'The bread? Just put it to warm in the oven.'

Claire did that, and fetched herself a glass of Coke from the fridge. She didn't ask Dr Davis if he wanted anything, because as she was putting ice in the glass she caught him staring at Liz in a way that was not very professorial. More predatory.

Oh, God. Seriously? Gross.

'Funny,' Claire said, 'but I don't think I ever invited any of my professors home for dinner. Not even the ones I liked.'

Liz gave her a pleading look. 'Well, that's too bad. You haven't had the fantastic teachers I have, I guess,' she said. 'Patrick is great.'

'I'm sure.' Claire sipped her Coke for a minute, thinking about it, and then said, 'You know what, I think I really should be studying, and-'

'Oh, no, please, don't let my presence drive you away,' Patrick said. He sounded earnest and kind, and he even had a hint of a gentle Irish accent, which threw her off her wary game. 'Liz assures me that she doesn't cook very often; I want you to share in the bounty. I'd very much like to talk; Liz tells me you're doing quite interesting work.'

'I - excuse me?' Claire paused in the act of picking up the bread tray to turn to look at him. Liz kept her gaze fixed steadily on the pot she was stirring, as if she hadn't heard a thing. 'What interesting work?'

'Well, I hear you're enrolled in an individual study programme at MIT. I don't think there's been more than a handful of people who could claim that in the entire history of the university. Tell me, how did that come about?'

Claire forced herself to move - to set the stove dial, open the door, shove the tray inside on the rack. But she knew she looked awkward and nervous. Very awkward. Her brain was scrambling to keep up with the changing scenery. She'd pegged Dr Davis as one of those teachers ... the ones who used their jobs to pick off the easy prey, like Liz, who craved acceptance and protection. She was sure he was on a quest to seduce her housemate, if he hadn't already.

So this seemed like a very sharp left turn, at best. And in a worrying direction.

He was clearly waiting for her answer, so she said, 'I'm actually just here temporarily. It's sort of a special project. I'm working with one of the professors. They do those kinds of visiting student projects all the time. Maybe you heard about the boy from Africa who powered his village's technology from found objects ...'

'Oh, yes, I know all about the public relations projects,' he said. 'But I think what you're doing is a great deal more ... interesting. Isn't that right?'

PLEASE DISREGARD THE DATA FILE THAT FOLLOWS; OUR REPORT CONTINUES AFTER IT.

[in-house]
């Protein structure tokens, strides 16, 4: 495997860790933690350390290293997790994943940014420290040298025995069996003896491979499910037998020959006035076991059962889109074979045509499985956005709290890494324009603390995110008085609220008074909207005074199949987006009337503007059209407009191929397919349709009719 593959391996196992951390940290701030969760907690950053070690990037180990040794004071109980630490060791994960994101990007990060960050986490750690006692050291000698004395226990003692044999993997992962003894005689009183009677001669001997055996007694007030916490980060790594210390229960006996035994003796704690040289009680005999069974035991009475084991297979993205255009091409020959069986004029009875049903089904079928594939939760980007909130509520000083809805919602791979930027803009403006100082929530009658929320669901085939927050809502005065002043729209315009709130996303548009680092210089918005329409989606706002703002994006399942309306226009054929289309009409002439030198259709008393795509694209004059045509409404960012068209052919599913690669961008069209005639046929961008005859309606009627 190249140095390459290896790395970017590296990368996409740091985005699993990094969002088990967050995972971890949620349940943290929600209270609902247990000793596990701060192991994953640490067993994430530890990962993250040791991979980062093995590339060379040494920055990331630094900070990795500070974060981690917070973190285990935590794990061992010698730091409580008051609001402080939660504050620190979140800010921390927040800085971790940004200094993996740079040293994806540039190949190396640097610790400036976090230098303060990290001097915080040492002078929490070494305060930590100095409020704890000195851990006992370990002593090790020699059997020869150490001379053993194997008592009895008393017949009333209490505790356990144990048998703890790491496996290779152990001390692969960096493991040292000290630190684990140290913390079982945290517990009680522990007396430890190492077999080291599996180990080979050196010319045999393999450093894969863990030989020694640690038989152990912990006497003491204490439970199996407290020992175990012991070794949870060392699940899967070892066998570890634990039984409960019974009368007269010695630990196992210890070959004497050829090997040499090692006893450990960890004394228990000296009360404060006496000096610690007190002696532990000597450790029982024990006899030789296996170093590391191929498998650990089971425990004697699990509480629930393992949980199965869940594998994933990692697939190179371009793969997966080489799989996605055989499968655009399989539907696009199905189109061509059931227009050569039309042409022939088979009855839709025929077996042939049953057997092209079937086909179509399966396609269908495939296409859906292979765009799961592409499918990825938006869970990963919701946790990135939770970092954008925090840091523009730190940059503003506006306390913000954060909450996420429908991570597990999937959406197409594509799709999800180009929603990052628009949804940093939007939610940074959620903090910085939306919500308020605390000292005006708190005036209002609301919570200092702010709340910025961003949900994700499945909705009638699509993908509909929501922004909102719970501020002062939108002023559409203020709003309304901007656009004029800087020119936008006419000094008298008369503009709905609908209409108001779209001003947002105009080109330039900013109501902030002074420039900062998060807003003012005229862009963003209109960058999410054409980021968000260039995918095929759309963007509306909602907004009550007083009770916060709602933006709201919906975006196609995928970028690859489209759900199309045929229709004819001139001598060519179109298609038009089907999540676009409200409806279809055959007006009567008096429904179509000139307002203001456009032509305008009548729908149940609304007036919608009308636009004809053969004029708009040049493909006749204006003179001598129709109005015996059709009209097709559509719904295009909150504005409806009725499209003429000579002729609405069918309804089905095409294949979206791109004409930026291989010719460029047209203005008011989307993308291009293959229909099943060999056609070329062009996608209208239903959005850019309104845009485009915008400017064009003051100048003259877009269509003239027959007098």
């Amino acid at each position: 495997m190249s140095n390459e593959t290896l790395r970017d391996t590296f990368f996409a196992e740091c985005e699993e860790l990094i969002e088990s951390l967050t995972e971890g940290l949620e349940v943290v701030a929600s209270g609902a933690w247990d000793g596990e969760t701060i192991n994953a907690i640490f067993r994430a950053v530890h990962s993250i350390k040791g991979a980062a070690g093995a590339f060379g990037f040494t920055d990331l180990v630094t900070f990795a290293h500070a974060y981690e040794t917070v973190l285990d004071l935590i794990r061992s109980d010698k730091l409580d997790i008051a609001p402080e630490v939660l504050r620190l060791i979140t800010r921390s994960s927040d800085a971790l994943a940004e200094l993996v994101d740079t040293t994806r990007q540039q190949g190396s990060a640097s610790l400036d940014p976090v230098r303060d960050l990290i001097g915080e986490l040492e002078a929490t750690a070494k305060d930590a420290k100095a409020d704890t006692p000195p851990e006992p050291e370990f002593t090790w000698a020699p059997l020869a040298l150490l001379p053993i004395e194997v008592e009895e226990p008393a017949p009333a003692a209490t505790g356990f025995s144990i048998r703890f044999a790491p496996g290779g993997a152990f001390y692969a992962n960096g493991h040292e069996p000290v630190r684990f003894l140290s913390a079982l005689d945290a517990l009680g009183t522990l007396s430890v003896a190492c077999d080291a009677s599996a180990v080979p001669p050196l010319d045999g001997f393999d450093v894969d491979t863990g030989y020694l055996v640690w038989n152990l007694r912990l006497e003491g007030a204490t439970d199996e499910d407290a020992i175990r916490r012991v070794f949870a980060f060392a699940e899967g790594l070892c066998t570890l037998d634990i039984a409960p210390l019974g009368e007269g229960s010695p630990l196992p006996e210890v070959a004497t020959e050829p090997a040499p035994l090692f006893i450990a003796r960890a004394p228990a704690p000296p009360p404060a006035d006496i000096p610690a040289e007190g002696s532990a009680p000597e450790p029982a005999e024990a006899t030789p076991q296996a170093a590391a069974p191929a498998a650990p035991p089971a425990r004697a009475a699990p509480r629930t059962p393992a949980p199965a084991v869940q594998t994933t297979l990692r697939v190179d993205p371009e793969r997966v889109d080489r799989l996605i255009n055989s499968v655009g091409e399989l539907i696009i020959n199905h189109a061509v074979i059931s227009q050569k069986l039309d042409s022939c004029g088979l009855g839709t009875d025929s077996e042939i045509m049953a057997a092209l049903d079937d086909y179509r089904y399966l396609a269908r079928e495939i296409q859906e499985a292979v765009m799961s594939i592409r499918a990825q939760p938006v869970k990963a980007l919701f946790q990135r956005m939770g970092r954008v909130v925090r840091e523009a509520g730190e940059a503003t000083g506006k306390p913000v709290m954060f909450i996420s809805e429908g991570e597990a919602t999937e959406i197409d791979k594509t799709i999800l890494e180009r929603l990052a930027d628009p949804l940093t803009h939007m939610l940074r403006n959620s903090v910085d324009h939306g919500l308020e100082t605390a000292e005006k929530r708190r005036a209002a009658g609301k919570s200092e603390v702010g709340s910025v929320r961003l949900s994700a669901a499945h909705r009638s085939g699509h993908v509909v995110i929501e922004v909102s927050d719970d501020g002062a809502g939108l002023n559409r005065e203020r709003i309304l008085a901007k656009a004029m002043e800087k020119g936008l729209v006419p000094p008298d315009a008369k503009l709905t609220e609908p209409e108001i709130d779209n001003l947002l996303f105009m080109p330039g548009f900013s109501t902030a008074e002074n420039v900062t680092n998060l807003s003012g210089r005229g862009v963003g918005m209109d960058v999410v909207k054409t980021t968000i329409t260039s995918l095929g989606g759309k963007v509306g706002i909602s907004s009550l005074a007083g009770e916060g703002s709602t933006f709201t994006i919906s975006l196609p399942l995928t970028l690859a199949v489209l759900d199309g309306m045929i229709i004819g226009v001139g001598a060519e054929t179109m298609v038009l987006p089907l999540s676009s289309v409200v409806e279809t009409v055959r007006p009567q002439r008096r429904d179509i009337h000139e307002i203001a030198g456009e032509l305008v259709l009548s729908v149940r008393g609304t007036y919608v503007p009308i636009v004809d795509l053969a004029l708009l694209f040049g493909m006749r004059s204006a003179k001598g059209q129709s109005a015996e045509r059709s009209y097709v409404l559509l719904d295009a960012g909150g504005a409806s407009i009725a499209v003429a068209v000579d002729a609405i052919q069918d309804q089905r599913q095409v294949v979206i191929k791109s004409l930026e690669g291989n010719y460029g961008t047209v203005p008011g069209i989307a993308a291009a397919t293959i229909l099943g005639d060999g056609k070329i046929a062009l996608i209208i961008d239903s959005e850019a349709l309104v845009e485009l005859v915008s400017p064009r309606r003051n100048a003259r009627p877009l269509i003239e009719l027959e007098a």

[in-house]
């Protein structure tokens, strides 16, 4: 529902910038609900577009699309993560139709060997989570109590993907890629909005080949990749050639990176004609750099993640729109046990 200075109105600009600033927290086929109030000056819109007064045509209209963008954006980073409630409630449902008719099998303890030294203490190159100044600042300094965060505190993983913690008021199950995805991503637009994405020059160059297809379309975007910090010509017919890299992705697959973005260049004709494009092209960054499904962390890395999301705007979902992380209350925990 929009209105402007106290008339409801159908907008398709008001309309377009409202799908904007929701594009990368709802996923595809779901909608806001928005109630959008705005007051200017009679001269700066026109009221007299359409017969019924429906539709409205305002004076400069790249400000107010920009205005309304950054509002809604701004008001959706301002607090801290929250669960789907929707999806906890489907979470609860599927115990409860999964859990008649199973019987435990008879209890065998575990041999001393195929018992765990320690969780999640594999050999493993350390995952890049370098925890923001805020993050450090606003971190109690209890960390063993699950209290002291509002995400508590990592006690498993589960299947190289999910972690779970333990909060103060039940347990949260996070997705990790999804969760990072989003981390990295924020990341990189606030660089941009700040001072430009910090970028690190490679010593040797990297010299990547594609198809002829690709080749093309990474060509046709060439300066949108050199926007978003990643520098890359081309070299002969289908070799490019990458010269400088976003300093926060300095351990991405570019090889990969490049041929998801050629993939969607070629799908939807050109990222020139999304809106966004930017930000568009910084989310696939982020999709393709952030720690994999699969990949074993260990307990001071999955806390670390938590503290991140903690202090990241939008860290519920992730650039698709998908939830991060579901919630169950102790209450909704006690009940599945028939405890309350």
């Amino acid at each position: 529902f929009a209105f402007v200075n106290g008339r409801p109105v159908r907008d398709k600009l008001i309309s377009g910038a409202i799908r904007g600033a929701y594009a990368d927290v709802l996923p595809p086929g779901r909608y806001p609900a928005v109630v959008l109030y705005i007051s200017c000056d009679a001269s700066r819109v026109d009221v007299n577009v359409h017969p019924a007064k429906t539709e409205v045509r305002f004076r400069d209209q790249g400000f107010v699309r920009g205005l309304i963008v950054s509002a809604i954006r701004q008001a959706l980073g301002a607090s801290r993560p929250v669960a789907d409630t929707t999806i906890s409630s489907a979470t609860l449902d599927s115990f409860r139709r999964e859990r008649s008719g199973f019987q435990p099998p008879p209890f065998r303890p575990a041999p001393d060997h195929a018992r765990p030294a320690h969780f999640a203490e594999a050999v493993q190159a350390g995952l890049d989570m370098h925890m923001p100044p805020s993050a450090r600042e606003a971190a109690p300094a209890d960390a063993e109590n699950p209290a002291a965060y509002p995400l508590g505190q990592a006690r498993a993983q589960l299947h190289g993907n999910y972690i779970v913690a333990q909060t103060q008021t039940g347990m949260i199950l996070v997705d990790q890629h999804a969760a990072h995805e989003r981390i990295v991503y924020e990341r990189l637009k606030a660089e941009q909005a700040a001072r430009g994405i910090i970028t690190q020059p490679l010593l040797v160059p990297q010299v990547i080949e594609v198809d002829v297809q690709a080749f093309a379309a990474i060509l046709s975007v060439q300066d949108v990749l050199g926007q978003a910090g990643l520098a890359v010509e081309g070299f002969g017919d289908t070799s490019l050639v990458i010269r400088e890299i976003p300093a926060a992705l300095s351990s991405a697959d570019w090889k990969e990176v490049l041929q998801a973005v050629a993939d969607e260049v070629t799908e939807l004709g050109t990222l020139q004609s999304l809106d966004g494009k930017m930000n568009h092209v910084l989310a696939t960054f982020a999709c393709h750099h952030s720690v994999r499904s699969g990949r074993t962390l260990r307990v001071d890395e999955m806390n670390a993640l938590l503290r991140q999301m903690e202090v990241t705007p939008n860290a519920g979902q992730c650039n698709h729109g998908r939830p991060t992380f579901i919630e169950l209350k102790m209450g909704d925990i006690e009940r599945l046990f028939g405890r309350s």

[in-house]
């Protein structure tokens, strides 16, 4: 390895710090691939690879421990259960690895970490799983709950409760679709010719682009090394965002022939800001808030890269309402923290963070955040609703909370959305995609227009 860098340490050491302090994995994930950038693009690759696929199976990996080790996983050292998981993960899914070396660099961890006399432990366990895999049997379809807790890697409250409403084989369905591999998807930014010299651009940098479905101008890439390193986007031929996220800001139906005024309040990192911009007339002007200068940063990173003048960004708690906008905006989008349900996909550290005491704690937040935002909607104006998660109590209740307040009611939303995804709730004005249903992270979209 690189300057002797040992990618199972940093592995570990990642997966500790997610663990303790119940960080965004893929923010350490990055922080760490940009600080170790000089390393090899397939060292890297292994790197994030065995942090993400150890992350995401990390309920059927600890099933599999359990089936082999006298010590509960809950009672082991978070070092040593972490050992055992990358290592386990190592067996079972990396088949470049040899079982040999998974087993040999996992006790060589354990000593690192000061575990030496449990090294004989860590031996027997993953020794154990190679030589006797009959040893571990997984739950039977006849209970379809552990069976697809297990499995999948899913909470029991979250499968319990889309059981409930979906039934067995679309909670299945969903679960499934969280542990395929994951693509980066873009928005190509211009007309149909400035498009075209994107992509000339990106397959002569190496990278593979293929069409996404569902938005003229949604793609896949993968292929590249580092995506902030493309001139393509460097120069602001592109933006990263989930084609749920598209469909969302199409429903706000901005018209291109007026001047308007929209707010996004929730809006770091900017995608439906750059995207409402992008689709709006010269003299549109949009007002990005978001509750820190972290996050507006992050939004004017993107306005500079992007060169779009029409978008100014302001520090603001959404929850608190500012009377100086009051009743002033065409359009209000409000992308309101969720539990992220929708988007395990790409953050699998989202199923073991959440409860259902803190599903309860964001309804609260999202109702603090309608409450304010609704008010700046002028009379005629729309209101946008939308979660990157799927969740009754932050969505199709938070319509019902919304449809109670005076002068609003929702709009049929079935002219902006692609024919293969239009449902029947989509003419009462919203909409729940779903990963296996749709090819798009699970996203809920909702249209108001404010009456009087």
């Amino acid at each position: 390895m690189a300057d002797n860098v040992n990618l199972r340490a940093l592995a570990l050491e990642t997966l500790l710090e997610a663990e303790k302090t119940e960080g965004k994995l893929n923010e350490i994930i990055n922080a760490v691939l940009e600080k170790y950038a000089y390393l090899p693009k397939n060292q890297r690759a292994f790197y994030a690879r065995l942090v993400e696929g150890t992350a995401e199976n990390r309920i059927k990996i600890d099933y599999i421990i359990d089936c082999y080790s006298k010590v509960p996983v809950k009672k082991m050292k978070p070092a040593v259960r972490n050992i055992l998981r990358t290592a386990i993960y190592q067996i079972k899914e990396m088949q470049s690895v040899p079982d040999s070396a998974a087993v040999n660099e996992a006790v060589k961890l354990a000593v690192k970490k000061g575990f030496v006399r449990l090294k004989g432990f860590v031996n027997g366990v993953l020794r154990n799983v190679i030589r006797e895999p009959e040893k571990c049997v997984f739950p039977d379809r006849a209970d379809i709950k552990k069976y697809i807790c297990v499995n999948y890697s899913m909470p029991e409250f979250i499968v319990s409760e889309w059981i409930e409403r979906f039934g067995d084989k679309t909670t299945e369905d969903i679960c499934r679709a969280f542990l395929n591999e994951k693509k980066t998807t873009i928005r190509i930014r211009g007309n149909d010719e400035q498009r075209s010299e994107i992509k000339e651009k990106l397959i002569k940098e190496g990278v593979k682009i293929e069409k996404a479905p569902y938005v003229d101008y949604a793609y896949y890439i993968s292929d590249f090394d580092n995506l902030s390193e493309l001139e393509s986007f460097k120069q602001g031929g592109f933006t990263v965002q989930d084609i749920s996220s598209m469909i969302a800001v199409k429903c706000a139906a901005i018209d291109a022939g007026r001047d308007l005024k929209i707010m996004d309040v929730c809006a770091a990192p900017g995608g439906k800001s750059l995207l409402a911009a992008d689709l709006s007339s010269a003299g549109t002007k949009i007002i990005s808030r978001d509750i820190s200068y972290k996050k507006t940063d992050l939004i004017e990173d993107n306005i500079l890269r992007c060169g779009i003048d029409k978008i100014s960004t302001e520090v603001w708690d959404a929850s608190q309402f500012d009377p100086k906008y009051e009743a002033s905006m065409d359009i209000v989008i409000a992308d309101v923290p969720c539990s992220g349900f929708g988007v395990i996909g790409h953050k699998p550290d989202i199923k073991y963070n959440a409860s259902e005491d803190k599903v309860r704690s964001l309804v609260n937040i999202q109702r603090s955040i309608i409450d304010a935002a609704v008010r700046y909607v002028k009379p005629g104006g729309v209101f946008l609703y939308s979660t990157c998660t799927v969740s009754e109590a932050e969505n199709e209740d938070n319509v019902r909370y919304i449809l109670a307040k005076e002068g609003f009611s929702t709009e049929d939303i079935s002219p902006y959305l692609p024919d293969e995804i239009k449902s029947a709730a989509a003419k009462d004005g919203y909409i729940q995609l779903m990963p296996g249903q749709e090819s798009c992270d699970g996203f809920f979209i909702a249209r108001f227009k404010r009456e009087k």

Claire jerked and knocked a lid from the counter; it fell to the floor and rang like a bell, and it provided a nice sonic distraction from what she was sure was going to be a very telling silence. She fumbled for the pot lid, and Liz bent down at the same time, and in the confusion Claire whispered, urgently, 'What the hell does he want?'

'What? Nothing!' Liz snatched the pot lid from her hands and rinsed it off in the sink before slamming it down on the pot she'd been watching. 'If I'd known you'd be so judgemental I wouldn't have asked you in!'

'You didn't ask,' Claire hissed back.


'Everything all right, ladies?' Dr Davis asked, and Liz turned, took a deep breath, dried her hands on the apron, and smiled like a plastic mannequin as she carried the pot over to the table and set it down.

'Just fine, Patrick,' she said. When Claire gave her a look, she got defensive. 'He told me to call him that. I know it seems strange to call a professor by his first name, but-'

'But I do like to be informal,' he broke in. He rose from the table and took the pot holders from Liz to move the chicken breasts to the table, and then the peas. 'Please, let me help. Be seated, ladies. May I get you another drink, Liz?'

'Oh, just water,' Liz said. As he busied himself at the sink with glasses and ice, Liz grabbed Claire's shoulder in an iron-hard grip. 'Do not screw this up for me. I need a good grade, and I like him!'

'And he likes you,' Claire whispered back. 'Probably a little too much, don't you think? He came to dinner? Who does that?'

Liz's eyes turned furious, and she squeezed tighter. Deliberately pinching flesh. Claire bit back a wince. 'Like I said, don't screw this up,' she said. 'I deserve something good for a change. I've had enough bad things in my life.'

Maybe she did deserve a good time, but Claire was one hundred per cent convinced that this wasn't it. Dr Davis was pleasant and casual, but he was also oily and manipulative, and he creeped her out. And what was that dig about her personal study programme? What did he know?